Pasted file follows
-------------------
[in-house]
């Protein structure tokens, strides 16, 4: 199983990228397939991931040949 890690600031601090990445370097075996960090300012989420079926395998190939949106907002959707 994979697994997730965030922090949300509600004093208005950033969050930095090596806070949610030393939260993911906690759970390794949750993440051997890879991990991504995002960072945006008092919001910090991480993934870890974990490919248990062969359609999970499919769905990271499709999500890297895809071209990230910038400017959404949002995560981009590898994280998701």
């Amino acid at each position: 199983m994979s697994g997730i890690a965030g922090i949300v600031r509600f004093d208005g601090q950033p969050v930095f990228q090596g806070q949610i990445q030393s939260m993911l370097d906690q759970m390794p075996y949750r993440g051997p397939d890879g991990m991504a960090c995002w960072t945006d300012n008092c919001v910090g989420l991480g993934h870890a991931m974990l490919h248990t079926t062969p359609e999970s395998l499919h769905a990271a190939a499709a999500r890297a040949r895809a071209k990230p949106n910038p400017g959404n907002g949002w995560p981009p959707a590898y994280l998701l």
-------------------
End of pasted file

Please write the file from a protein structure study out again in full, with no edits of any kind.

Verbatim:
[in-house]
């Protein structure tokens, strides 16, 4: 199983990228397939991931040949 890690600031601090990445370097075996960090300012989420079926395998190939949106907002959707 994979697994997730965030922090949300509600004093208005950033969050930095090596806070949610030393939260993911906690759970390794949750993440051997890879991990991504995002960072945006008092919001910090991480993934870890974990490919248990062969359609999970499919769905990271499709999500890297895809071209990230910038400017959404949002995560981009590898994280998701």
């Amino acid at each position: 199983m994979s697994g997730i890690a965030g922090i949300v600031r509600f004093d208005g601090q950033p969050v930095f990228q090596g806070q949610i990445q030393s939260m993911l370097d906690q759970m390794p075996y949750r993440g051997p397939d890879g991990m991504a960090c995002w960072t945006d300012n008092c919001v910090g989420l991480g993934h870890a991931m974990l490919h248990t079926t062969p359609e999970s395998l499919h769905a990271a190939a499709a999500r890297a040949r895809a071209k990230p949106n910038p400017g959404n907002g949002w995560p981009p959707a590898y994280l998701l």